Feverfew, Rocket Snapdragons, Delphinium and Yarrow are perennial and return yearly

gardening cool flowers

Flower seedlings that were started inside and began their hardening off process March 31

cool flowers

Seedlings during the hardening off process covered in snow then totally happy afterward.

cool flowers

"Cool Flowers" by Lisa Mason Ziegler book

Cool Flowers

In warming weather when we feel the whispers of spring... Gardeners just want to get the season started!

The winters are always long enough for us to be excited for the warmer weather seasons ahead.

Sadly we know it's just too early to tackle many garden tasks. Of course, planting annuals is one of those things that needs to wait until after our last frost date. Maybe later... Just to be safe.

Or does it?

Typically the term "annuals" makes us think of frost-sensitive tender plants that complete their life cycle in one year. The ones we need to plant every year if we want to enjoy them in our garden. The ones that will fail to thrive or maybe just disappear altogether if the air or soil temperatures are too cool when they are planted. (Peppers, tomatoes, basil, impatiens, petunias - we're looking at you.)

The thing is those tender plants are not "Cool Flowers." This other kind of plant is "cool" partly because they're interesting and well-liked, of course. Plus they're cool because they prefer (and even thrive) in cool weather! Some of these annual plant seeds and seedlings can go outside WEEKS before our average last frost date. Some particularly hardy varieties can even overwinter here in zone 6.

It might be surprising that if these plants aren't planted outside until after our average last frost date (May 15 locally) they may underperform, struggle or even just stall out until cooler temperatures return in the fall.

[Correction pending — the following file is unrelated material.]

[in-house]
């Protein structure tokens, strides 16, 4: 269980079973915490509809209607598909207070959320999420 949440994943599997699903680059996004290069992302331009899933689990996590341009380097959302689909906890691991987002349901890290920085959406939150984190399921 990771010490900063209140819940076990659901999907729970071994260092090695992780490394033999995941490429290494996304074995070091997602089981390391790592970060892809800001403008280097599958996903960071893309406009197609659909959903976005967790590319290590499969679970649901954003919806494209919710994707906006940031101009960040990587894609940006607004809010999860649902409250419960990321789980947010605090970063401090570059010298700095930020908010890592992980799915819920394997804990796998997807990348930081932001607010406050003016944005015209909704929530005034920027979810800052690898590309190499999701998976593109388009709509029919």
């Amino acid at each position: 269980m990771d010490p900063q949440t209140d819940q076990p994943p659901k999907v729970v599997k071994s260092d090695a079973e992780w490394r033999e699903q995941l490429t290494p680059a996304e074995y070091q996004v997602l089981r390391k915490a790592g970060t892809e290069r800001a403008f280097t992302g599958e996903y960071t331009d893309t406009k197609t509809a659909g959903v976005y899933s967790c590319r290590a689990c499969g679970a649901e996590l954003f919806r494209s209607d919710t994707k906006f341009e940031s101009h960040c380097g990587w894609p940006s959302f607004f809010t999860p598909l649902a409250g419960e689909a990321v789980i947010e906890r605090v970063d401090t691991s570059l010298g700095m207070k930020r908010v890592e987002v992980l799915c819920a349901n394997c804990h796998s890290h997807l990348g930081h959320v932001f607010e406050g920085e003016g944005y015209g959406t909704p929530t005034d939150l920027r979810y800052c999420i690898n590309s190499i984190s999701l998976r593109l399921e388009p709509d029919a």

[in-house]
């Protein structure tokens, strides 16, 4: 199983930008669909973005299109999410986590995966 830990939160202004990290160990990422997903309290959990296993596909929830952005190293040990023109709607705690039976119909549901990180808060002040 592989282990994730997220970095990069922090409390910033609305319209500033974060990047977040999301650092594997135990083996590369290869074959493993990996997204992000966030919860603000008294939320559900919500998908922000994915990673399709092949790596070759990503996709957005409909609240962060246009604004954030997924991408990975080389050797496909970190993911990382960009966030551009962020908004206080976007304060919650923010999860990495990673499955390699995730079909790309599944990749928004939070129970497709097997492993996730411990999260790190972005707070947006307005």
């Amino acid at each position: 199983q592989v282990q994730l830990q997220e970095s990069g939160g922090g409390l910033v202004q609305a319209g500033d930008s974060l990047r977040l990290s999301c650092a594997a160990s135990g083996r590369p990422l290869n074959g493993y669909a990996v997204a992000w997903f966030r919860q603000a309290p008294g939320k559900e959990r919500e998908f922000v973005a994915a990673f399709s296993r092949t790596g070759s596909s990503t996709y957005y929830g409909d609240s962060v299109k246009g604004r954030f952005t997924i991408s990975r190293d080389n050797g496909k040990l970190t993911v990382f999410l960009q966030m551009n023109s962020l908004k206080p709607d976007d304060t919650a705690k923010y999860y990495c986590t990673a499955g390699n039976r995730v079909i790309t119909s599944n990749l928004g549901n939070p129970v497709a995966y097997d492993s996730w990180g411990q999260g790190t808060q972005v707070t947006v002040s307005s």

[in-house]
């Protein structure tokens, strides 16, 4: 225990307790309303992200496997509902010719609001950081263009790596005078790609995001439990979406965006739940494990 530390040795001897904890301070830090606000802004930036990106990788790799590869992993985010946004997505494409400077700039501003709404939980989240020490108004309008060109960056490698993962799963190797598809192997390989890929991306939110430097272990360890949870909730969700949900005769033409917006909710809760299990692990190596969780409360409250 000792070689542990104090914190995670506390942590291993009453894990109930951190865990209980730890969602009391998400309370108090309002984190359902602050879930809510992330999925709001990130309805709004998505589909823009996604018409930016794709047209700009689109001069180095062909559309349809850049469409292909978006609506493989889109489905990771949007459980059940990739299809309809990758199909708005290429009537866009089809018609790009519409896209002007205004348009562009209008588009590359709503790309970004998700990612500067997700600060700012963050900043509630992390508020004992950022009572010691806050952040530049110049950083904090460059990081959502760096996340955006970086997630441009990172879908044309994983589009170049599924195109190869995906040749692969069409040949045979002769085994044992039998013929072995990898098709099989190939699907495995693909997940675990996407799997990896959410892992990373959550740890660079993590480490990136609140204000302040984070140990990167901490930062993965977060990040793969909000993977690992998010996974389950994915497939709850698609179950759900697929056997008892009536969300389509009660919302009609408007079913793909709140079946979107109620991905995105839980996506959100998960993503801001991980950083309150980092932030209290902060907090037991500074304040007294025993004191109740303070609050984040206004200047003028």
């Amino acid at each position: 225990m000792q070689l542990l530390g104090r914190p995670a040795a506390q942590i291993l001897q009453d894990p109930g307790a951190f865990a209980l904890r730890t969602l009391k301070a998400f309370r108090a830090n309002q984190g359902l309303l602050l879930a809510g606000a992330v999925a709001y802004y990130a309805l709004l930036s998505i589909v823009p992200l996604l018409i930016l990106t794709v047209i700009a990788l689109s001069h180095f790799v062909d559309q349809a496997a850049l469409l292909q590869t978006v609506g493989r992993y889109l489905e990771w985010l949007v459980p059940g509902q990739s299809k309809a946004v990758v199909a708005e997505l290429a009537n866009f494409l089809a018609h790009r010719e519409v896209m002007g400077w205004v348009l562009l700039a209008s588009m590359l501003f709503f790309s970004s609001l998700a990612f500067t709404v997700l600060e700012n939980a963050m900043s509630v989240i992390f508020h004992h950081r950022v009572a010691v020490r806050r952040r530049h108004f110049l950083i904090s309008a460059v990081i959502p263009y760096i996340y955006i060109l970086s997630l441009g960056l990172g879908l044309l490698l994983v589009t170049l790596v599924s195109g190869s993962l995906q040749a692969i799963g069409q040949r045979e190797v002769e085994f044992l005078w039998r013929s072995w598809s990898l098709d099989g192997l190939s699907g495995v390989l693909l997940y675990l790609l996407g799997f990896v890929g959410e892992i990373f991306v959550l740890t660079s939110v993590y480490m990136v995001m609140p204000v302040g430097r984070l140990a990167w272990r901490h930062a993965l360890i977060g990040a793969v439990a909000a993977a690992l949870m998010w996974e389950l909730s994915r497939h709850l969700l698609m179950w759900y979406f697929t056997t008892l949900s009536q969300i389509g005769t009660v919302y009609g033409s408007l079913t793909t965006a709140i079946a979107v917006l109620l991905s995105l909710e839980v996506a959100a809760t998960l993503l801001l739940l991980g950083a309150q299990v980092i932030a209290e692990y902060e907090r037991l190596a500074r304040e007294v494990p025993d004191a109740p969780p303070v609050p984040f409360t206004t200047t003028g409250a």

Similarly to cool season food crops like lettuce, spinach, kale and cilantro, before you know this nugget of information you may wonder why these plants don't thrive in summer when plants are supposed to be growing 'round here. The fact is no amount of water, sun, shade, fertilizer or magic will make them happy if it's too warm.

Cool flowers examples are pansies, sweet peas, larkspur, nigella, calendula, poppies, some varieties of snapdragons and there are more. Some are best started inside, hardened off, then planted outside when it's still sweater weather. If this is new to you it can take quite a leap of faith to let the frost or even snow collect on those seedlings, but it doesn't bother them a bit. I remember sadly saying "goodbye" and "I'm sorry" to a mushy-looking, must-be-frozen-to-death pansy in the morning only to find it looking spry, happy and healthy again by lunch time.

Other plants only want to be direct-sown in the soil where they will grow. So how do you know which seeds to plant where and when? How far into the soil should they be placed? Or do they need to be sprinkled on top of the soil and left alone? For germination: some need light, some need darkness, some need warm, others want it cool. It seems they all have their own special needs and quirks. Don't we all?

It all comes down to the type of seed combined with your USDA hardiness growing zone. (Locally zone 6.) In fact some plants are treated as annuals in certain areas because conditions are not appropriate for them to survive year to year, but may be perennial in other areas. Experience will be your best teacher in your own yard, but there is a resource that can help you get started successfully. The person to help sort it all out is Cool Flower whisperer Lisa Mason Ziegler who is a cut flower farmer/florist turned author and educator.

"Cool Flowers" is Lisa's book that will give you loads of information and tips on growing your own cool flowers to get a jump on the growing/gardening season!

Last updated February 21, 2024